Modern Standard Arabic does not change in its spoken and written form. In the latter, it is the language of media and literature. It is the language that is taught in all levels of education and it has no local variety. It remains and is used in its exact form all over the Arab world, right from the way it developed from Classical Arabic that was used for scholastic, administrative, cultural and religious purposes. Its use made it possible for Arab people of different nationalities to fully understand one another and thus avoid misunderstandings and ambiguities due to differences in dialects.
In this day and age, learning to read and write Modern Standard Arabic or have a professional translation company
translate documents for you, is getting critically important because it will open doors to the entire Arab community across the globe for you.
Spoken Arabic (Colloquial Arabic/Arabic Dialects)
Spoken Arabic or the dialects have several differences from Modern Standard Arabic. For one thing, the grammatical structure of a dialect is simpler. Between dialects, pronunciation of words and letters could be remarkably different. There are expressions and words that could be unique to a particular dialect. One would only be able to see a written version of Spoken Arabic when a popular touch is needed or a humorist uses it. The style and vocabulary of Spoken Arabic are casual and the expressions and slangs used do not have exact Modern Standard Arabic equivalents.
The differences among Arabic dialects vary. In some cases they are minor that allow each other to quite understand one another, whereas in some dialects the differences form a wide gap that speakers could not understand one another. For example, the Middle Eastern dialects in the Gulf, Iraq, the Levant and Egypt have minor differences, so speakers are able to fairly understand one another. On the other side, there’s a unique vocabulary and structure in the Arabic dialects in North Africa that could not be understood by many other Arabic speakers, including those who are in the Middle East. Compounding the diversity is the fact that within each main groups of dialects, there are also sub-dialects that are regional in status, which means that there are also differences between provincial and city dialects.
Among the various main groups, the Levantine and Egyptian Arabic are the easiest to understand, mainly due to the proliferation of Egyptian and Lebanese media that brought the dialect closer to many people.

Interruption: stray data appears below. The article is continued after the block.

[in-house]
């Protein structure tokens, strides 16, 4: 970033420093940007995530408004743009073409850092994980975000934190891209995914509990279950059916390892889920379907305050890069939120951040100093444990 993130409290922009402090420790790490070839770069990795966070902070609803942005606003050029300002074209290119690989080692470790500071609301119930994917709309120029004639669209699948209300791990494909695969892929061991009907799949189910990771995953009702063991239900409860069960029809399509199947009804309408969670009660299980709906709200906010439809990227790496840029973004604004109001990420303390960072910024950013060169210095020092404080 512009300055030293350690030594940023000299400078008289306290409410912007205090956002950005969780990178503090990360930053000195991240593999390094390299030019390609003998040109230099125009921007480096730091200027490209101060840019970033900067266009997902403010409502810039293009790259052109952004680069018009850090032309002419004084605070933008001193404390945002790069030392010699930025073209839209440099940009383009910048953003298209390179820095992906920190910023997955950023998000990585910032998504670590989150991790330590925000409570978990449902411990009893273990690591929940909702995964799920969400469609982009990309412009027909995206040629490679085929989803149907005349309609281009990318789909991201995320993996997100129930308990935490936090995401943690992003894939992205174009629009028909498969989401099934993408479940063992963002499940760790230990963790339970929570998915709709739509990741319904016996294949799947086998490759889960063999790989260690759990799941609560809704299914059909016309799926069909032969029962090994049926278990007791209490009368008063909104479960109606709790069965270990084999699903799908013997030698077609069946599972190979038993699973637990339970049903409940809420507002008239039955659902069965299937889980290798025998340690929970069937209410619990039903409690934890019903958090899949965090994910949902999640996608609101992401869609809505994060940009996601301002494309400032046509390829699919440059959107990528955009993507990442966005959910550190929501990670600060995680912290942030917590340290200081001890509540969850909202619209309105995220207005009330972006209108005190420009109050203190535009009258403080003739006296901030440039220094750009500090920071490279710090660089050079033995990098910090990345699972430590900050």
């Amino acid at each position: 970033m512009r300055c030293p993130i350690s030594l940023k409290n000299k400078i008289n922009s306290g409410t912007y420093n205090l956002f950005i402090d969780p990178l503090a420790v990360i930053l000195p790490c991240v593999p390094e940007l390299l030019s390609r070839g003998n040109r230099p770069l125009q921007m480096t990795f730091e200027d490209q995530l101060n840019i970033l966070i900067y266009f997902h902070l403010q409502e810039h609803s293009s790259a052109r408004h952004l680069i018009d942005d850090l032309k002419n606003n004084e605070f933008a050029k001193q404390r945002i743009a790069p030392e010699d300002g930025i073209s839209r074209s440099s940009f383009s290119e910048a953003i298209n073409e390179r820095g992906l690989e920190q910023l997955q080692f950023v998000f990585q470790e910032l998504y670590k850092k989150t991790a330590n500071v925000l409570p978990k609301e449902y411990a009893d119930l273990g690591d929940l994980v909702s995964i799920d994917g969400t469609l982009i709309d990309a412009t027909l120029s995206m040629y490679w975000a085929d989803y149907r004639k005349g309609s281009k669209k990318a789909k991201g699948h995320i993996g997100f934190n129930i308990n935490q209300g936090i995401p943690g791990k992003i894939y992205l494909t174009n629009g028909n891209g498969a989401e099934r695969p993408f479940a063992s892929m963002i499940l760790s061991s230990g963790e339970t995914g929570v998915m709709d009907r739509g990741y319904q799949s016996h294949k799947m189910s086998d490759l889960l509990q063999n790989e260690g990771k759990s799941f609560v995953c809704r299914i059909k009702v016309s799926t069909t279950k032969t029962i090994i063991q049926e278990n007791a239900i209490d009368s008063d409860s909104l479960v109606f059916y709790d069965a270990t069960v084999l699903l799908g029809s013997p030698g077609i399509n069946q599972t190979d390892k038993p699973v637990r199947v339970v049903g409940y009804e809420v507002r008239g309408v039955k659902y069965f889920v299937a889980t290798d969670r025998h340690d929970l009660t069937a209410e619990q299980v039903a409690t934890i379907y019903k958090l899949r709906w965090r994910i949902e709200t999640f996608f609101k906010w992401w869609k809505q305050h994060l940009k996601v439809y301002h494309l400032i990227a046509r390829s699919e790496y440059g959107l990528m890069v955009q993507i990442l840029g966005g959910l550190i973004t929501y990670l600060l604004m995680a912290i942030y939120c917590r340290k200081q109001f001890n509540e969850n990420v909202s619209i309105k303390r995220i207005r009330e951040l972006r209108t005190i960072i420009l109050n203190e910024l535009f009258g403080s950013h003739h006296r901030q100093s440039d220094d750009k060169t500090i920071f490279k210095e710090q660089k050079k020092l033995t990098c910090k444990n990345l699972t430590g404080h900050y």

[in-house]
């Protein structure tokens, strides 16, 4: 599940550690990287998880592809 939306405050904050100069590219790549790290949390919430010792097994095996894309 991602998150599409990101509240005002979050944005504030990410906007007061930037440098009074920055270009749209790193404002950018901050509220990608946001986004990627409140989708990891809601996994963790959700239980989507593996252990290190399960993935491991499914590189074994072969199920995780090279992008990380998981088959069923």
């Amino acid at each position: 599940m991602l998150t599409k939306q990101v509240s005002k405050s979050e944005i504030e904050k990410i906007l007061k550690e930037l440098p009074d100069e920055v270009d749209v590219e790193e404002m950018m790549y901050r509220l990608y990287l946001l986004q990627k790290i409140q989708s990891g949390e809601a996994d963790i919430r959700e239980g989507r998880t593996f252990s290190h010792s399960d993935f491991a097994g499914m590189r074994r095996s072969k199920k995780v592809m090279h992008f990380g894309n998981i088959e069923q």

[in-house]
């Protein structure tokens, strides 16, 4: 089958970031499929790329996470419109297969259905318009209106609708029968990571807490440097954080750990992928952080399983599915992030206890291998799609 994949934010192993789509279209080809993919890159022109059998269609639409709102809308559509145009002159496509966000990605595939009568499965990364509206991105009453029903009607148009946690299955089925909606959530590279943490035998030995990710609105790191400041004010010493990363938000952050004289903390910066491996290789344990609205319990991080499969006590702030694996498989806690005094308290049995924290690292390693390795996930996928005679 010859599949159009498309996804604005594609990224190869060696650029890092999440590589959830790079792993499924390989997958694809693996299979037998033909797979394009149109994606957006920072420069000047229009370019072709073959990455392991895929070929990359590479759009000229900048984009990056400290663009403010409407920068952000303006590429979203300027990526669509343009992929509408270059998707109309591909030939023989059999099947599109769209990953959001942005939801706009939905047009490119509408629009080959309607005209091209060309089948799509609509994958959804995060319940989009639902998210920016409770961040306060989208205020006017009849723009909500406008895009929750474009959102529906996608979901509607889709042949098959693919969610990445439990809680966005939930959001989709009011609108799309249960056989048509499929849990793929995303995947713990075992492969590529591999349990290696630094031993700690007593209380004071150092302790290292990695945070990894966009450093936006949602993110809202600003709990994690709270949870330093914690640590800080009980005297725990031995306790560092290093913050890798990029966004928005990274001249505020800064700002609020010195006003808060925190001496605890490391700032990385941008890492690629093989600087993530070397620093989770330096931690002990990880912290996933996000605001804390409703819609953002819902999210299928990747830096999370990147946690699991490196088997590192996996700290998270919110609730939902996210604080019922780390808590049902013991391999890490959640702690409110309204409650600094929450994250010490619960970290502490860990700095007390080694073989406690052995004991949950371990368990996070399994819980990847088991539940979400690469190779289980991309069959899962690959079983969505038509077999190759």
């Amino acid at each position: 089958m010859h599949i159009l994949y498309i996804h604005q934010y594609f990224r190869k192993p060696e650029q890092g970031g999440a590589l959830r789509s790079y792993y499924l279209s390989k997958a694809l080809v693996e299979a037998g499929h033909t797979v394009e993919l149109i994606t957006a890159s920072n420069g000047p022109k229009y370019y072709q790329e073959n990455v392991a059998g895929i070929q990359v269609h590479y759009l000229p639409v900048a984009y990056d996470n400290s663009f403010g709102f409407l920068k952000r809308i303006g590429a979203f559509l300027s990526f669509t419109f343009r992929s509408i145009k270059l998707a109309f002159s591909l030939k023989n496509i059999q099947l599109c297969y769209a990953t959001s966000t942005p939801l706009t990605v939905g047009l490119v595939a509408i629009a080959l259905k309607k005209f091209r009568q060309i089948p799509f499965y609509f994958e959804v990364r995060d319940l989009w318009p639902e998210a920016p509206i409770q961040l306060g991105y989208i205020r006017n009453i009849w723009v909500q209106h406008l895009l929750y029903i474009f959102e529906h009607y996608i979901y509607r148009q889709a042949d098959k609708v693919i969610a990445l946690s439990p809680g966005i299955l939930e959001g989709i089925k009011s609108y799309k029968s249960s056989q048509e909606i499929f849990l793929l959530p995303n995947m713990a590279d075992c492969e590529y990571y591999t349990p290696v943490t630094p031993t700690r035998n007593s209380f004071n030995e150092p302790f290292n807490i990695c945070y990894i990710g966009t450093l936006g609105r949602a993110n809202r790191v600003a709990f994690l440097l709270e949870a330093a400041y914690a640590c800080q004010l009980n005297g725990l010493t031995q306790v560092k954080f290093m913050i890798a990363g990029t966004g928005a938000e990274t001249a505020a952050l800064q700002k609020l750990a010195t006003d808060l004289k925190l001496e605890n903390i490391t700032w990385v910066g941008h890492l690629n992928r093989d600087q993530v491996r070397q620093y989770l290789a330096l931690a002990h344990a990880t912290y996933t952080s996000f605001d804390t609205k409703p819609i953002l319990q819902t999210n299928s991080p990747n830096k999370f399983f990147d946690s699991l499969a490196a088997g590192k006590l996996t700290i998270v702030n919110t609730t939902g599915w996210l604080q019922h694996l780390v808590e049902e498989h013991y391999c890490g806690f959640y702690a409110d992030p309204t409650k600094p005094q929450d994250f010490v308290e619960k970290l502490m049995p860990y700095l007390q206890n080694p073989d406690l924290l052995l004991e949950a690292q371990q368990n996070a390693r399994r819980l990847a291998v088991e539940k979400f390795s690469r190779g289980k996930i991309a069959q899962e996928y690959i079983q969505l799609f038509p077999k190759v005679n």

The many forms of Arabic dialects
The wide expanse of coverage of Arabic language generally created the dialectical differences, together with the influences from other languages from neighboring and conquered areas. Generally, the dialects could be classified into seven main regional varieties:
In each of this main group are several sub-regional dialects, which, when compiled could be around 33.
Peninsular Arabic or Southern Arabic
This is the variety of Arabic that is spoken across the Arabian Peninsula that includes Jordan, Iraq, Bahrain, Kuwait, United Arab Emirates, Oman, Yemen and Saudi Arabia. This is the main land where the Arabic language was born, but rather than being closer to Classical Arabic, there are many divergent forms within the Peninsula.
Bahrani Arabic (also known as Bahrani and Baharna Arabic) is a dialect that is commonly heard in Oman and Eastern Arabia. It is also spoken in the villages around Shia, Bahrain and in some areas in Manama. The Akkadian, Syrian and Aramaic languages all had significant influence on the Bahrani Arabic dialect and within this particular dialect are three distinct sub-dialects: Ajami, Sunni and Bahrani. Interestingly, the Sunni sub-dialect is the closest to the urban dialect used in Qatar that is considered as Bahrain’s most esteemed dialect.
Bareqi Arabic is spoken in Bareq, which is located in Saudi Arabia and is widely spoken in many areas around the Wādī Valley.
Najdi Arabic is the dialect in the Najd region, which is also in Saudi Arabia. It is divided into four sub-dialects:
Northern Najdi – spoken in the Al- Qassim and Ha’il Regions
Central Najdi or Urban Nadji – spoken around the farming communities and towns in Riyadh